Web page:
Also, when the bill of rights is introduced to the Cayman Islands, this act of banning gender switch day would be considered illegal. Cayman needs to get with the times (though I'm not implying that we should be followers and not leaders) and realise that the times are changing and it would be wise to go with the flow. 

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Cops issue warning over ATM fraudsters

| 20/04/2012 | 4 Comments

ATM skimming - April 2012.JPG(CNS): Financial cops are issuing a warning to people using  bank ATMs to be on the lookout for the evidence of fraudsters in the wake of at least two recent attempts to tamper with machines in George Town and copy customer's details. In recent weeks two separate machines were tampered with in the capital police stated. No customer accounts have been compromised, but officers from the RCIPS Financial Crime Unit are urging members of the public to be vigilant when using cash machines and immediately report anything suspicious. Police have not revealed which ATMs were tampered with but warn it could happen on any back cash machine.

“The tampering consisted of a skimming device being placed over the card slot of the machines and the pin number or card details are copied,” said Detective Chief Inspector Claudia Brady. “Fortunately, on both occasions, bank staff from both of the financial institutions that were affected, quickly identified that the machines had been tampered with and, due to their quick actions and vigilance , none of their customers have lost out financially.”

When using a cash machine you should make sure that the green band of lights around the card slot is illuminated, check the machine to make sure nothing looks out of place or suspicious and look for small holes near the keypad as there could be a concealed camera.

The FCU said ATM customers should always cover the keypad when entering a PIN number and if they believe that the machine could have been tampered with customers should not use the machine  but immediately report to the bank and to the police.

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Public-private partnerships not benefitting taxpayer

| 20/04/2012 | 0 Comments

(The Telegraph): British taxpayers "rarely" benefit from public-private partnerships (PPP), which are more expensive and no more efficient than Government-procured projects, a study has concluded. Nearly 30 years after the UK Government turned to the private sector to help build the Channel Tunnel, the hybrid projects are still failing to produce "value for money", the Association of Chartered Certified Accountants (ACCA) and Manchester Business School have said. In the joint report, Professor Graham Winch of Manchester Business School said: "The value-for-money case for PPP in the public sector has yet to be proven. The benefits gained from the availability of 'extra' finance, the transfer of risk from public to private sector, and improvements in decision-making processes are too nebulous to provide any certainty that they outweigh all the known problems."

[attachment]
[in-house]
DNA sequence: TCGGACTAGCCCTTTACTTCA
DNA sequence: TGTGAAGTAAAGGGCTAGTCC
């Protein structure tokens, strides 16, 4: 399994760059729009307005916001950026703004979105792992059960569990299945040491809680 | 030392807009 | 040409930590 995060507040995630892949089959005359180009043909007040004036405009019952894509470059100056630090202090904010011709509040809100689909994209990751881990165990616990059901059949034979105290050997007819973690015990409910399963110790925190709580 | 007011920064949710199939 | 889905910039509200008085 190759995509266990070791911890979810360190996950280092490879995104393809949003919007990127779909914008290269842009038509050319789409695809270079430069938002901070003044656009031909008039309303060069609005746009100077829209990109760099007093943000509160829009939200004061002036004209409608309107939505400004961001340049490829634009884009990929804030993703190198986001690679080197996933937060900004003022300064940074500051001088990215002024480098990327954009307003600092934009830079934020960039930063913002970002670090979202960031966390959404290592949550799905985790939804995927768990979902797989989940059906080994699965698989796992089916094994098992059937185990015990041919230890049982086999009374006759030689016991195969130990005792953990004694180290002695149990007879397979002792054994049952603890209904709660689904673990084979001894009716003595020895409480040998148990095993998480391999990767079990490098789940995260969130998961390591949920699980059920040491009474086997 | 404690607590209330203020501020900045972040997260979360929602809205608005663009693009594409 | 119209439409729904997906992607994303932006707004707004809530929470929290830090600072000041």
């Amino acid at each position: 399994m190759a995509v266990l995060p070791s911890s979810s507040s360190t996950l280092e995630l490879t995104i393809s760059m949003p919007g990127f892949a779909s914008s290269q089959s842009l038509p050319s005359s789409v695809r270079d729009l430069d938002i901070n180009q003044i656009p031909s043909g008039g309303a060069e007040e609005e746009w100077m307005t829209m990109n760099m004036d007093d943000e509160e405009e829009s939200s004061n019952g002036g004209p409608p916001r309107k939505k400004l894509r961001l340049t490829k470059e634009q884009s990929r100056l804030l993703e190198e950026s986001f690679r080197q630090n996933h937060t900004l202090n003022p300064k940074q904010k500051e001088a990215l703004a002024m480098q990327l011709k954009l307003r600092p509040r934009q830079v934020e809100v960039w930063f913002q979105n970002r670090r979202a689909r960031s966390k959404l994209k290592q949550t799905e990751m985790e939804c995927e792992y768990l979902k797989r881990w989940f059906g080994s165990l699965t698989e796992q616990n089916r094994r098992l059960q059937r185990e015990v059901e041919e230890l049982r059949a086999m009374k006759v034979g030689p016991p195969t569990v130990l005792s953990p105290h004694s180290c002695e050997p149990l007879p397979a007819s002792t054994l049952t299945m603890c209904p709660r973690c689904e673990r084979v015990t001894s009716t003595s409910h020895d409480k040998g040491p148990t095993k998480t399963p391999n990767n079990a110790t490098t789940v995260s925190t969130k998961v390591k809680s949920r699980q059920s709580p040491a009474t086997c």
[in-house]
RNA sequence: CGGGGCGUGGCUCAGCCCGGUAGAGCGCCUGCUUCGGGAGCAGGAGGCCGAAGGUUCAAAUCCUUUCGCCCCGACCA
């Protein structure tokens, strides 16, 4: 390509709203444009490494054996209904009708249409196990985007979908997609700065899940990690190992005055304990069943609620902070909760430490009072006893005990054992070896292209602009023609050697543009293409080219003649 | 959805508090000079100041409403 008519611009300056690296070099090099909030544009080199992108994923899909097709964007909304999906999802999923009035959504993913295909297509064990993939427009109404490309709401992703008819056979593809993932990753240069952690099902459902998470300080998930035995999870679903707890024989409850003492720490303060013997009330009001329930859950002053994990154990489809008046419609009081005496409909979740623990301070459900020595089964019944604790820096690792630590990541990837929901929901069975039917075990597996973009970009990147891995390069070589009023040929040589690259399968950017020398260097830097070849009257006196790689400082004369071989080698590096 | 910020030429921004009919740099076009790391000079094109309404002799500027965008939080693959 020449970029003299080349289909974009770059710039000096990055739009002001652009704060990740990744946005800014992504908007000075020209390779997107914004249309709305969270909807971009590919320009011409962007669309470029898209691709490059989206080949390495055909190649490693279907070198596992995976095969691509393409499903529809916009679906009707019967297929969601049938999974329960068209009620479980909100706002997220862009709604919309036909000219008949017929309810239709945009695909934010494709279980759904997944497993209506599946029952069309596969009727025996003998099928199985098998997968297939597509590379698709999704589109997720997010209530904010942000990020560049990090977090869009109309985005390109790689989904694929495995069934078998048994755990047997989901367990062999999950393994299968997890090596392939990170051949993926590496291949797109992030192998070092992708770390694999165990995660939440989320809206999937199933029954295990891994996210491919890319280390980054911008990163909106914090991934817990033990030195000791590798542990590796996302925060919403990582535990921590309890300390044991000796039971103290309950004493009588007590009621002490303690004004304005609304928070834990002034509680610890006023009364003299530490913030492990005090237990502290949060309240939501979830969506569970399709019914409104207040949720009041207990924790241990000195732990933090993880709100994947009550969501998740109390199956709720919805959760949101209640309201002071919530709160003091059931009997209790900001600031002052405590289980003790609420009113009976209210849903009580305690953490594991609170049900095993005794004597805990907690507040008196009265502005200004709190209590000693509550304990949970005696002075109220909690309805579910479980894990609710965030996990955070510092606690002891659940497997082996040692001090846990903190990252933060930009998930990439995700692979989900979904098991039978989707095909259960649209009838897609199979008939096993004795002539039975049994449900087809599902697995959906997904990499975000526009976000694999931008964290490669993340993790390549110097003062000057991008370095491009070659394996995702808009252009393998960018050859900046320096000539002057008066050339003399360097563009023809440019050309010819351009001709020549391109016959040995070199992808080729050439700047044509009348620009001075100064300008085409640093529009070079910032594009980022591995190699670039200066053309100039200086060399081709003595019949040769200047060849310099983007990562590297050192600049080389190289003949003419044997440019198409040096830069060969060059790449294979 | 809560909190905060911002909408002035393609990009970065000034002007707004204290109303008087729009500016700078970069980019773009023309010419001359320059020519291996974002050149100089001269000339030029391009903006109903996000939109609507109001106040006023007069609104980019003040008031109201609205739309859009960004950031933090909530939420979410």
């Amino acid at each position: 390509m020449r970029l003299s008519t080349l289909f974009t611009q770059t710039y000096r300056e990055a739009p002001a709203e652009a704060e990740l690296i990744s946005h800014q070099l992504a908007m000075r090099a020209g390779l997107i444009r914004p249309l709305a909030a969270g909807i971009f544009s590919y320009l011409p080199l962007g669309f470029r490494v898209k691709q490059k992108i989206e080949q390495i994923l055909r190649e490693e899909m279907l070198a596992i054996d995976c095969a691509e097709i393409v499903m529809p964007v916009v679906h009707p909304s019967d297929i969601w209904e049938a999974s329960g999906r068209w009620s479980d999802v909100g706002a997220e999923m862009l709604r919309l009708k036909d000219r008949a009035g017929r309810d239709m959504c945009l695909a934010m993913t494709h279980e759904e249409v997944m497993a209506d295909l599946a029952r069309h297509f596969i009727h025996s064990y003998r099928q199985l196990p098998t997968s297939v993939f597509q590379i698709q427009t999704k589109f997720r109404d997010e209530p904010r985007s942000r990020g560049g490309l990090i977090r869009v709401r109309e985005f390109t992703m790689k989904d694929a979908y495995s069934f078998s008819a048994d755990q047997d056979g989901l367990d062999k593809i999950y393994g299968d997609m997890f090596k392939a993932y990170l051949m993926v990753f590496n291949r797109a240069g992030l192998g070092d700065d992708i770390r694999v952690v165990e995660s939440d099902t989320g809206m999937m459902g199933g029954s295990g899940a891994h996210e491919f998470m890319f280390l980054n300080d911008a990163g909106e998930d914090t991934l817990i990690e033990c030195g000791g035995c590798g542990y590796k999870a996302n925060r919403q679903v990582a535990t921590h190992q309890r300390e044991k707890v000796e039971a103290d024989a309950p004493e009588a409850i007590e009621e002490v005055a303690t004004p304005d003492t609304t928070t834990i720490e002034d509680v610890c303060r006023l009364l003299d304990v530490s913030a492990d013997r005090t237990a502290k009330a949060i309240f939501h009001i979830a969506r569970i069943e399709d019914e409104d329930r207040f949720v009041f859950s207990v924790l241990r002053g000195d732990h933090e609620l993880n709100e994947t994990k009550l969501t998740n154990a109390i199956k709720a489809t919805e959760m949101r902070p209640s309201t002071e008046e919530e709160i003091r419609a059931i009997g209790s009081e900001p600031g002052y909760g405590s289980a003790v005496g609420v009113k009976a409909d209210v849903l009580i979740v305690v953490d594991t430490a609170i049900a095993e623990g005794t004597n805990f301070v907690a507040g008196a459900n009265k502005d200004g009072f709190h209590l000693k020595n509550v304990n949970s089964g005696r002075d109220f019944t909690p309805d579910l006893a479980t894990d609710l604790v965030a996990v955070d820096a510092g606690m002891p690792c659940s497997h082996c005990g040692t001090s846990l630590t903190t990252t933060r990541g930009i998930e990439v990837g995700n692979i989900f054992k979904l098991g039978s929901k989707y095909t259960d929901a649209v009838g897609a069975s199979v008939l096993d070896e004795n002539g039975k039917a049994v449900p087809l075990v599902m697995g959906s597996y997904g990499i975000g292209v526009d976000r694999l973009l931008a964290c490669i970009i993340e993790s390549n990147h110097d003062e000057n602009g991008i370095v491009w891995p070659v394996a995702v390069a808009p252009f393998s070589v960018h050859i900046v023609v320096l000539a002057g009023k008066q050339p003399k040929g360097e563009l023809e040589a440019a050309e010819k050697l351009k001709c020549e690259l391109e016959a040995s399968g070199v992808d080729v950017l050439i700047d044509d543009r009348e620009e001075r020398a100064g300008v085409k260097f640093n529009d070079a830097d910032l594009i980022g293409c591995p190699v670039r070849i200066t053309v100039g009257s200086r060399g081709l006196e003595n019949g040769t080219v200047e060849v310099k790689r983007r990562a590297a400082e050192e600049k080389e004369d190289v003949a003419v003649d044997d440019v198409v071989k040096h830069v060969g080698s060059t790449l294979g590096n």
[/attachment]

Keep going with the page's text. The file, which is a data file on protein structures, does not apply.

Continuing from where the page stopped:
The conclusion is a blow to the Government processes, which specifically set "value for money" as the main objective for PPP and its successor programme, Private Finance Initiatives (PFI).

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Cross dressing students fuel complaints

| 20/04/2012 | 76 Comments

(CNS): Local students at the Cayman Islands Further Education Centre appear to have ruffled some religious sentiments with a fundraising effort for their prom. The Ministry of Education released a statement on Wednesday afternoon that on the one hand stated the students' ‘gender swap’ day had been conducted appropriately but that the ministry did not support students cross dressing. Students told CNS that the day designed to raise money for their graduation ceremony had gone very well with no issues but they heard that some complaints had been made to the school about boys in dresses.

The ministry stated that the principal had confirmed that the students who participated in the dress-down days all behaved appropriately. Girls taking part in the gender swap attire day came in baggy clothing and baseball caps and the boys wore brightly coloured shirts and pants, the ministry revealed.